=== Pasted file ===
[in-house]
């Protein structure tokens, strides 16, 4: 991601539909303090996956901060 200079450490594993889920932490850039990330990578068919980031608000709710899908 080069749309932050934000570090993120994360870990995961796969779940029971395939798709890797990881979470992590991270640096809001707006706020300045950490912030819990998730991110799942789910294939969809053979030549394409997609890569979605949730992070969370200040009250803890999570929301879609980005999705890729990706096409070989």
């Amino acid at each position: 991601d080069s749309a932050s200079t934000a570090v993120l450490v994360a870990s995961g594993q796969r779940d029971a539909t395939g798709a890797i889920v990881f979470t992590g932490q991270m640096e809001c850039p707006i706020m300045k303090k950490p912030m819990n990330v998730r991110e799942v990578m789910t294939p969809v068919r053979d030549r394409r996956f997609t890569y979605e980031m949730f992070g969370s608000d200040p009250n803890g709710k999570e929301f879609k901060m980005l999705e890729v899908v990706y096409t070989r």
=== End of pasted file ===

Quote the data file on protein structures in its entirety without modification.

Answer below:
[in-house]
């Protein structure tokens, strides 16, 4: 991601539909303090996956901060 200079450490594993889920932490850039990330990578068919980031608000709710899908 080069749309932050934000570090993120994360870990995961796969779940029971395939798709890797990881979470992590991270640096809001707006706020300045950490912030819990998730991110799942789910294939969809053979030549394409997609890569979605949730992070969370200040009250803890999570929301879609980005999705890729990706096409070989």
């Amino acid at each position: 991601d080069s749309a932050s200079t934000a570090v993120l450490v994360a870990s995961g594993q796969r779940d029971a539909t395939g798709a890797i889920v990881f979470t992590g932490q991270m640096e809001c850039p707006i706020m300045k303090k950490p912030m819990n990330v998730r991110e799942v990578m789910t294939p969809v068919r053979d030549r394409r996956f997609t890569y979605e980031m949730f992070g969370s608000d200040p009250n803890g709710k999570e929301f879609k901060m980005l999705e890729v899908v990706y096409t070989r």